Talent of Hollesley prisoners

REHABILITATION seems to be working wonders for young criminals at a Suffolk prison.Teenage boys at Warren Hill prison and the specialist Carlford unit, Hollesley, near Woodbridge, have shown they have an artistic streak which can also help them adapt to life behind bars and prepare them for a release into the community.

REHABILITATION seems to be working wonders for young criminals at a Suffolk prison.

Teenage boys at Warren Hill prison and the specialist Carlford unit, Hollesley, near Woodbridge, have shown they have an artistic streak which can also help them adapt to life behind bars and prepare them for a release into the community.

An art exhibition featuring the Anglo-Saxon ship burial at Sutton Hoo has been seen by 20,000 visitors since the offenders' work was displayed at the National Trust centre.

Those pictures were drawn by teenagers from Warren Hill and they have won the art department £250 in the Jerwood Prison+Community Art Award national competition.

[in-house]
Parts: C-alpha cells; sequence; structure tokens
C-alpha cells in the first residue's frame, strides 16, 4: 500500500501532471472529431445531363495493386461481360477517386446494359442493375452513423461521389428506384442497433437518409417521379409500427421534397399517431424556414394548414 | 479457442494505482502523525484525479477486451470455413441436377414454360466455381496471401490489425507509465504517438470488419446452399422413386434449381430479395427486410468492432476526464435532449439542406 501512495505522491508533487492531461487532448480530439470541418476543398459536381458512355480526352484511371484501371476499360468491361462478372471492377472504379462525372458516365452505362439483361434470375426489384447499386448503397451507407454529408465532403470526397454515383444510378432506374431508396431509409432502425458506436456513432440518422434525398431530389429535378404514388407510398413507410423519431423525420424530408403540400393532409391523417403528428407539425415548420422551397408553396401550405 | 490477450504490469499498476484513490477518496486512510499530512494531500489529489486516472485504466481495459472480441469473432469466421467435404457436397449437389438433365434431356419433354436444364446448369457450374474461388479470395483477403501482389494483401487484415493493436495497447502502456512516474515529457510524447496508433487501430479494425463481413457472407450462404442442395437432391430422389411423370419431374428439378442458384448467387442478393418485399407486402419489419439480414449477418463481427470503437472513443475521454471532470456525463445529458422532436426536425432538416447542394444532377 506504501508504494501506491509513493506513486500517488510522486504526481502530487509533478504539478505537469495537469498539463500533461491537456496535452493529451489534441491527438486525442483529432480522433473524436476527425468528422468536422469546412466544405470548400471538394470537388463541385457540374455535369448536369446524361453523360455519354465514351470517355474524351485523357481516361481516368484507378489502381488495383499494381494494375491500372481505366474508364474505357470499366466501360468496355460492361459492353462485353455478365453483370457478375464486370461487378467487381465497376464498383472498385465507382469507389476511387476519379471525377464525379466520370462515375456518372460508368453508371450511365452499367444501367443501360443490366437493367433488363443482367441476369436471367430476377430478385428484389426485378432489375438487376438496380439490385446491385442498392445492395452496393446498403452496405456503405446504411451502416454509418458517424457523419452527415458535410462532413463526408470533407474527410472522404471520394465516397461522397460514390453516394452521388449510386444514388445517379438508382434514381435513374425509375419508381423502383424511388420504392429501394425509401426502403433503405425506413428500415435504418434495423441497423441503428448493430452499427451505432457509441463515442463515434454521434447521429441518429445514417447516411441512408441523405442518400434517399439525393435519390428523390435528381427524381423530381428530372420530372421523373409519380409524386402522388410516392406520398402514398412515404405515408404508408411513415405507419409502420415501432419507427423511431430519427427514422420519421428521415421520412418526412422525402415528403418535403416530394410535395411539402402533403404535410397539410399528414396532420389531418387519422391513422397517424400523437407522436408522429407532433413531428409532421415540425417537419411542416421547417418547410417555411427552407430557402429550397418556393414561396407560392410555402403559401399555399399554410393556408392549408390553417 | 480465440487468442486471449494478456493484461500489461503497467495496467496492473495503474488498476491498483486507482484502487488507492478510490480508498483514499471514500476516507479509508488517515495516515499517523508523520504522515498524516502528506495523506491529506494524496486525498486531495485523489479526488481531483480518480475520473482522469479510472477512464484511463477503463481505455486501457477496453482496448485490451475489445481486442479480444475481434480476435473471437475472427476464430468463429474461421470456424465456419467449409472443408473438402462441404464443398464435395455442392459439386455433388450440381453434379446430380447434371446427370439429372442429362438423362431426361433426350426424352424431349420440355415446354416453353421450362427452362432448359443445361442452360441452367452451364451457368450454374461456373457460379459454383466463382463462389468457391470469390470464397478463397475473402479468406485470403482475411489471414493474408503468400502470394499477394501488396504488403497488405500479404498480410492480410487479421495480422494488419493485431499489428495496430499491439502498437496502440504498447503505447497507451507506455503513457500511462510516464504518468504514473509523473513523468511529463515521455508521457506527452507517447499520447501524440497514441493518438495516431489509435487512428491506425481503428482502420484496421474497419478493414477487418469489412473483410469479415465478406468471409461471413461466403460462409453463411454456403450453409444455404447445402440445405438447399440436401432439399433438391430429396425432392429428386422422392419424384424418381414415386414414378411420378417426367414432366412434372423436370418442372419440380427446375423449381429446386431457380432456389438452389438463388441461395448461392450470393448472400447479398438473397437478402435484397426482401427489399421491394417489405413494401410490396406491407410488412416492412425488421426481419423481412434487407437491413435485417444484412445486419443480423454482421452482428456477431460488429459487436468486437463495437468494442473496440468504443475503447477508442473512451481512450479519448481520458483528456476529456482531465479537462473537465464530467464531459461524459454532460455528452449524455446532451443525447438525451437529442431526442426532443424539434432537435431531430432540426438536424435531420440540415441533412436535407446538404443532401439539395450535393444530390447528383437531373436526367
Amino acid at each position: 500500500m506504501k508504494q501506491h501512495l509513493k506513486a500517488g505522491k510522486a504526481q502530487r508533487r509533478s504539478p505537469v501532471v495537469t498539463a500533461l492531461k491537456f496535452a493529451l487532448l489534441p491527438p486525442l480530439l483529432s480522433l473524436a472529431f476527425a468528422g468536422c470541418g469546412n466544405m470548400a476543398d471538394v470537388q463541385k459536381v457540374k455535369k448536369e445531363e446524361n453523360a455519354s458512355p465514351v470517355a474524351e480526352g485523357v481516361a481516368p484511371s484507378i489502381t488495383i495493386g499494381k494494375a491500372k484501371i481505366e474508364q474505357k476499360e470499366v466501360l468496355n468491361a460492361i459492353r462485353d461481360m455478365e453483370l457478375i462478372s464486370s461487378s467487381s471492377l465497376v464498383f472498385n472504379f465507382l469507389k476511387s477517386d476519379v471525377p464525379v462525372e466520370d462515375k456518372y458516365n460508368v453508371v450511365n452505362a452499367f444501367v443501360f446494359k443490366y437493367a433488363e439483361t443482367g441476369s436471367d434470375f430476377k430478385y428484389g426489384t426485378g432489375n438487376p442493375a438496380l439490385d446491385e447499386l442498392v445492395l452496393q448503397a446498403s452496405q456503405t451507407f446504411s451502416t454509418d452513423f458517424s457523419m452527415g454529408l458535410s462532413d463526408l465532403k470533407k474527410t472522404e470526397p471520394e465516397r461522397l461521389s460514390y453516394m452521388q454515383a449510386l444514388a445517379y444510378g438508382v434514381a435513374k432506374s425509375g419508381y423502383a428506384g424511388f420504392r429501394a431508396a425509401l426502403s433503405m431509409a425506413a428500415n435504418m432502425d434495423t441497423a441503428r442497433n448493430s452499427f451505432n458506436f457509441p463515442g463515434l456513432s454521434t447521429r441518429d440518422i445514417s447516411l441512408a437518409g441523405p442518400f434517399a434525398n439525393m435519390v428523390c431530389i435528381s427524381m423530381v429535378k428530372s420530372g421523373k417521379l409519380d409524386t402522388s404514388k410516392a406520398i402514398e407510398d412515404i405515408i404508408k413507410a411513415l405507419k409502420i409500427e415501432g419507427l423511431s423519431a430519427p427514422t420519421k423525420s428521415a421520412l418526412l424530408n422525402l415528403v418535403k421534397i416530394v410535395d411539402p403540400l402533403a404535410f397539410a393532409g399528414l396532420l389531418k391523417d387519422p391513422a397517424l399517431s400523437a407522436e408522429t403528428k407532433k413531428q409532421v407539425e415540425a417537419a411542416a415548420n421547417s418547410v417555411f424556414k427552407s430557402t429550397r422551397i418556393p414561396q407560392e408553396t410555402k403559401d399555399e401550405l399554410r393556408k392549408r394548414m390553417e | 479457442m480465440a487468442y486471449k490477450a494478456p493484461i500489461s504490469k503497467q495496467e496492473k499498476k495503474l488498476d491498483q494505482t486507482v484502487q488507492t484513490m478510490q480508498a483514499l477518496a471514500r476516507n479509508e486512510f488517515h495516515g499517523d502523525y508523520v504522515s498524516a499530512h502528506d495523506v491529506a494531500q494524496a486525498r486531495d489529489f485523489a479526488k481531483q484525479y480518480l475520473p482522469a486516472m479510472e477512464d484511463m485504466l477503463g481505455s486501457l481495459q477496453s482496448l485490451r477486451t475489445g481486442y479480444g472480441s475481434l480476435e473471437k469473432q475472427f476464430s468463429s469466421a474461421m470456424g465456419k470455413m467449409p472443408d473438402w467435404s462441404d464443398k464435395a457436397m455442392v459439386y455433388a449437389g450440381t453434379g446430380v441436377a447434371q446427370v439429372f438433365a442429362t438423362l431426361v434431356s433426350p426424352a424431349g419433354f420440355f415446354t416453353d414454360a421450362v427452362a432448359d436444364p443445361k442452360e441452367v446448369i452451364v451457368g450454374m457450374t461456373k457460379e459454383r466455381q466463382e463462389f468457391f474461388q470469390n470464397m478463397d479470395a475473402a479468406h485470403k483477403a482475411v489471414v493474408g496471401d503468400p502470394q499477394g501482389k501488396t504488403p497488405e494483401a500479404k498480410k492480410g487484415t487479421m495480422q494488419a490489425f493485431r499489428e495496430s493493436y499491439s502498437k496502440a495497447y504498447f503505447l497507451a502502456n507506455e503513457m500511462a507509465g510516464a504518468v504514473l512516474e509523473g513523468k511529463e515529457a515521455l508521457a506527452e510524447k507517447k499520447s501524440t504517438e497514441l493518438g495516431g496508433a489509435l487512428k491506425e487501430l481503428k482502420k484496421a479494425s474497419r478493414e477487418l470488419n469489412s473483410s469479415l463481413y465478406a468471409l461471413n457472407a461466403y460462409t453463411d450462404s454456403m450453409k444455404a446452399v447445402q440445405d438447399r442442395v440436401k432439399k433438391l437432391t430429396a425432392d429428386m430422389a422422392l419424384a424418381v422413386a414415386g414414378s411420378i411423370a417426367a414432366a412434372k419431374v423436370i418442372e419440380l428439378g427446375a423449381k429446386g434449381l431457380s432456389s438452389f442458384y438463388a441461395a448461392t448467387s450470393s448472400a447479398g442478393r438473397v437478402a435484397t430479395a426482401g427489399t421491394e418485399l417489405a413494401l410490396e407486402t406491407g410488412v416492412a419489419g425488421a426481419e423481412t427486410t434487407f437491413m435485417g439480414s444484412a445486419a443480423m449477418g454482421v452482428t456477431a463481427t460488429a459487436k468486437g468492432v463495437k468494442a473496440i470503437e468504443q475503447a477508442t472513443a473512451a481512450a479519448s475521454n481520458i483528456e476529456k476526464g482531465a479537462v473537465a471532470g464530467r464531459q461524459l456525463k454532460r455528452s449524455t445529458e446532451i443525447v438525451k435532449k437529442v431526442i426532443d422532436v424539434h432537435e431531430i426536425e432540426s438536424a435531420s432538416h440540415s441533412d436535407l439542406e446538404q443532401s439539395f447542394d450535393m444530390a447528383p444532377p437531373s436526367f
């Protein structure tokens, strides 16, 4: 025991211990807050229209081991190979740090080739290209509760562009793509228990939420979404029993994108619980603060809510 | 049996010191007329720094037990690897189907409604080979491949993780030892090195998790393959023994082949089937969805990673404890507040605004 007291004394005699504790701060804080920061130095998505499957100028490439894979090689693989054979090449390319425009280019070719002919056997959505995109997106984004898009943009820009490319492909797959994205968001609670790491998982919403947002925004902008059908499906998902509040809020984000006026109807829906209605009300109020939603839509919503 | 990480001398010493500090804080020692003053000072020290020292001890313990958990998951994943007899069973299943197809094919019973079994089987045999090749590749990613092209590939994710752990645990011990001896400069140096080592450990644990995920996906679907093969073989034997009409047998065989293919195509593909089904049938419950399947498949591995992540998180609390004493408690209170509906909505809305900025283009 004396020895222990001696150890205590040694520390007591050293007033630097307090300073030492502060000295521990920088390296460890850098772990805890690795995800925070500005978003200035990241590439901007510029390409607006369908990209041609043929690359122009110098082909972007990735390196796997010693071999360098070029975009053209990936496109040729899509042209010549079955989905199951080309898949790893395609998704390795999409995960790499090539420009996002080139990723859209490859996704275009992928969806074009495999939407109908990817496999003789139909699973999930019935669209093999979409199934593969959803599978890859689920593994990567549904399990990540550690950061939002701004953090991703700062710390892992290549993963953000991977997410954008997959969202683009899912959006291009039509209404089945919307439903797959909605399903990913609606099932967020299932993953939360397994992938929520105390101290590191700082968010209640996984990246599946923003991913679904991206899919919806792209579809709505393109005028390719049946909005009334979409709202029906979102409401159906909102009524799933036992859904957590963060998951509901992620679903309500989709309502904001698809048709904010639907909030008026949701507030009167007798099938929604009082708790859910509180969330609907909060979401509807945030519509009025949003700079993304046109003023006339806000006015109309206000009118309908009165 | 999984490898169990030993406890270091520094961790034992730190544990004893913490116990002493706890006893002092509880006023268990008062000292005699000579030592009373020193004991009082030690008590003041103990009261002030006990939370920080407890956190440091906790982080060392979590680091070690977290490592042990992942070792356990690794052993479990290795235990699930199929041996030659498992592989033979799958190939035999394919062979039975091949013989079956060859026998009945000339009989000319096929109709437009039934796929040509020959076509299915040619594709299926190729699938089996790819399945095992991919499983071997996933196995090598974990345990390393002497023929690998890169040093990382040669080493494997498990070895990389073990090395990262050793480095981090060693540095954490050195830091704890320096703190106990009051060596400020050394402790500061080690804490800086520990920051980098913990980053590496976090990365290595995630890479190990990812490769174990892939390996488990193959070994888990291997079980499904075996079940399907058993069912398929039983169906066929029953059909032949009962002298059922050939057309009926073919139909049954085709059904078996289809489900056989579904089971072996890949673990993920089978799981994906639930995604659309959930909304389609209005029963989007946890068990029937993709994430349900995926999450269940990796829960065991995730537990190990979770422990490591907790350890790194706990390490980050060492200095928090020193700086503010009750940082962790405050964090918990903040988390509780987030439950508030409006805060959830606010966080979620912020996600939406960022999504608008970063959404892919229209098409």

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Boys in the Carlford unit have painted two large pictures on the themes of hot (a desert) and cold (the frozen wastes of the Arctic). They also won £250 when the combined entry from Warren Hill and Carlford was runner-up in the competition.

A total of 32 prisons entered and in the final stages there were 15 entries from 11 prisons. The judges said the quality of work exhibited from Hollesley was very high and displayed a great deal of imagination.

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The awards were presented when Carlford unit had a Family Day. Prizes were presented for an internal sport competition and the Aldeburgh Foundation announced the winners of a music contest. The winning track entitled Life produced by some inmates will be played on Vibe FM.

Carlford houses 27 youngsters aged 15 to 18 and a few have committed such serious crimes that they are on a life sentence.

Valerie Armstrong, a Woodbridge artist, said: ''There is such a kudos for all the boys. Two of the boys were allowed out of Warren Hill to go to a big presentation at Sutton Hoo and they could not believe it when they saw it. It looked so wonderful in the Treasury and the sense of self worth they got for it was enormous.

''It made them feel better about themselves. Some of the boys had never done art before and they discovered what talent they had.''

Jerry Wright, principal officer in charge of Carlford, said a high staff ratio, an informal atmosphere and an emphasis on education was helping the young people.

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